• The American Cancer Society Reverses Its Strong Position on Mammograms and PSA Testing

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    Dr. Otis Brawley,
    chief medical officer of the American Cancer Society told the New
    York Times on Wednesday, October 21, 2009, “We don’t want
    people to panic, but I’m admitting that American medicine has overpromised
    when it comes to screening. The advantages to screening have been
    exaggerated.”

    How does your
    personal physician communicate confidence and comfort to you now?
    “I am sorry I recommended a mammogram that resulted in an unnecessary
    amputation of your breast?” How consoling do these words feel,
    “It is a shame you haven’t had an erection in the past
    10 years due to the PSA test I insisted you get, that led to debilitating
    prostate treatments – I hope you and your wife understand I
    was just following orders from the American Cancer Society?”
    Tens of millions of women and men have been irreparably damaged
    by the universal and enthusiastic recommendations for “early
    detection programs,” also known as “screening,” from
    their personal physicians, neighborhood breast and prostate clinics,
    community hospitals, national medical associations and medical societies
    over the past four decades. Now, all that the faithful patients
    get is a timid apology from the American Cancer Society, evoked
    by an article in the October 21, 2009 issue of Journal of the
    American Medical Association, titled “Rethinking Screening
    for Breast Cancer and Prostate Cancer.” Since, in my opinion,
    this admission of guilt is insufficient, what would be fair retribution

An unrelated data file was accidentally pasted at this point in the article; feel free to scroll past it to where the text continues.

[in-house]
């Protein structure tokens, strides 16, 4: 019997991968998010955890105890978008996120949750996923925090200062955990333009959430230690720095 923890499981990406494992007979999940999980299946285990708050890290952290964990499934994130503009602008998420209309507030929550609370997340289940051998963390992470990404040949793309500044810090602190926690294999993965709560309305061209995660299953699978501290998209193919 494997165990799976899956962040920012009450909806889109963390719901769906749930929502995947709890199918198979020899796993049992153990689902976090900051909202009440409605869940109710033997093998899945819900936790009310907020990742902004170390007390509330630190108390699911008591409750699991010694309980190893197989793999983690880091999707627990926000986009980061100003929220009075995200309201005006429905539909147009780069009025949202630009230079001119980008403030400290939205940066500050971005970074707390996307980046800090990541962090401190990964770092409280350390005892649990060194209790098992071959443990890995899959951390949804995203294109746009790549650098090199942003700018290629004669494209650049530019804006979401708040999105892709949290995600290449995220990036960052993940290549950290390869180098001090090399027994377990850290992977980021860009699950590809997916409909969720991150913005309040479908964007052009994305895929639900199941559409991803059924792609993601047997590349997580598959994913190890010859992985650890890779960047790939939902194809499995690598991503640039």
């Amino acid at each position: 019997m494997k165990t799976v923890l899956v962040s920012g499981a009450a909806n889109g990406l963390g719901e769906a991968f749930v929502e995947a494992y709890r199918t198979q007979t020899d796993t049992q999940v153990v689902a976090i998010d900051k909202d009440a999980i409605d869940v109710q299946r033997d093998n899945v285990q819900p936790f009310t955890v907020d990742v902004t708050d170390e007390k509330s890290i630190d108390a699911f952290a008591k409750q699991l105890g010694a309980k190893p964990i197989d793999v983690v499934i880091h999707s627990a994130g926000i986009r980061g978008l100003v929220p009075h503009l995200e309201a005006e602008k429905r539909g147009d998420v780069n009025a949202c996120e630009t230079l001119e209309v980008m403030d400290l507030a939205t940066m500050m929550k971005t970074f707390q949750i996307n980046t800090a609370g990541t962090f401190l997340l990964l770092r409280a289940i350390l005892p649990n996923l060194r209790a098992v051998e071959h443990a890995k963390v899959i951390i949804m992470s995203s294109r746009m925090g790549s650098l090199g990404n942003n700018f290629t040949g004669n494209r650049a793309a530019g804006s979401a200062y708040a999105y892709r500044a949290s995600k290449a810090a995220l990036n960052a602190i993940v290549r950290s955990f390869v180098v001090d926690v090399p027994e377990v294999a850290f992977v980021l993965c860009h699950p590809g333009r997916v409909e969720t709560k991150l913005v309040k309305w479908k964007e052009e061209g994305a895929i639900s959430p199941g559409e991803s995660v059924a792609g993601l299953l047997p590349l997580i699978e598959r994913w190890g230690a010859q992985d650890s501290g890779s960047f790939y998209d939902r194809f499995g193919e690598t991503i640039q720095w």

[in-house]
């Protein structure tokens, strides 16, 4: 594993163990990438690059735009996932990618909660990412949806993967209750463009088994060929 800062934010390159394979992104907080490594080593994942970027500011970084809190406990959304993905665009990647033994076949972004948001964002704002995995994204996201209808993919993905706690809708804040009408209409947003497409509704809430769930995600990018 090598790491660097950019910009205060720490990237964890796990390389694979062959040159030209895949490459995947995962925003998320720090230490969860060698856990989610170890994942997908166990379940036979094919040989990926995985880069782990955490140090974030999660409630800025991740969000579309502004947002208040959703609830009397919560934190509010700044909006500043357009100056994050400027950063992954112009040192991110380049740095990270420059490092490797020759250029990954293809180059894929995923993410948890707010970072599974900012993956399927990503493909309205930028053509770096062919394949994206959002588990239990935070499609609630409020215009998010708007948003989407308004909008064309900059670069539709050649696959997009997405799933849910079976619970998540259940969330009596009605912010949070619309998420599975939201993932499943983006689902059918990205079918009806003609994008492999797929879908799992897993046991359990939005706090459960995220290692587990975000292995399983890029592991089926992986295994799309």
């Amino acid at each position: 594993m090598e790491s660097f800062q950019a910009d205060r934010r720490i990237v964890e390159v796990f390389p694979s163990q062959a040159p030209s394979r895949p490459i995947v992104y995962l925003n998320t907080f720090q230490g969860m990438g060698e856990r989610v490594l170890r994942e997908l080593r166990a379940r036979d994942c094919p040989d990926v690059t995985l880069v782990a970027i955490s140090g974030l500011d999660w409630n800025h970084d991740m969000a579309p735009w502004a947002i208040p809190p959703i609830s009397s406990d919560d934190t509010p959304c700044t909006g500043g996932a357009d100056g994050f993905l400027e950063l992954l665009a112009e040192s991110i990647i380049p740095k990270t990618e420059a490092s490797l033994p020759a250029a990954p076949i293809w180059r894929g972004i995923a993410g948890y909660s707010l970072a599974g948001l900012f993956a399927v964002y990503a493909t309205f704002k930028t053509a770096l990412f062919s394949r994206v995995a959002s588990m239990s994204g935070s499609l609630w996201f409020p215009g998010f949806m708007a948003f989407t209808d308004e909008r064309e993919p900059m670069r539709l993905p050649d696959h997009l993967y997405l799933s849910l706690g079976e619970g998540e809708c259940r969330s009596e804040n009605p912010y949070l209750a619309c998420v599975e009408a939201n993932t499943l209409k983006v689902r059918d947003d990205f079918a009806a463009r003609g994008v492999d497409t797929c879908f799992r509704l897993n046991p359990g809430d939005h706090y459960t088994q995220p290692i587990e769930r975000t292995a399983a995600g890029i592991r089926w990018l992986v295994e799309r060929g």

for the harms done?

    Adequate scientific
    evidence to stop mass screening programs has been readily available
    to your personal doctor for more than three decades. A flick of
    the “on” button of his or her computer, and a ten-minute
    search at the National Library of Medicine (www.pubmed.gov)
    would have revealed the truth. In 1976 Pietro M. Gullino presented
    his findings on the natural history of cancer, showing early detection
    is really late detection, at the Conference on Breast Cancer:
    A Report to the Profession, sponsored by the White House, the
    National Cancer Institute, and the American Cancer Society. He explained:
    “If the time required for a tumor to double its diameter during
    a known period of time is taken as a measure of growth rate, one
    can calculate by extrapolation that two-thirds of the duration of
    a breast cancer remains undetectable by the patient or physician.
    Long before a breast carcinoma can be detected by present technology,
    metastatic spread may occur and does in most cases.” This report
    was subsequently published in the journal representing the American
    Cancer Society (Cancer).

    In more familiar
    words, Dr. Gullino and many other researchers have clearly told
    everyone listening: mammography, breast self-examination, PSA and
    digital rectal exam are really late detection methods and cannot
    be expected to save lives by “catching cancer before it spreads.”
    Unfortunately, there is no profit in telling this truth. So, 386,560
    people in the US are diagnosed annually with breast cancer (194,280)
    and prostate cancer (192,280); many of them through screening.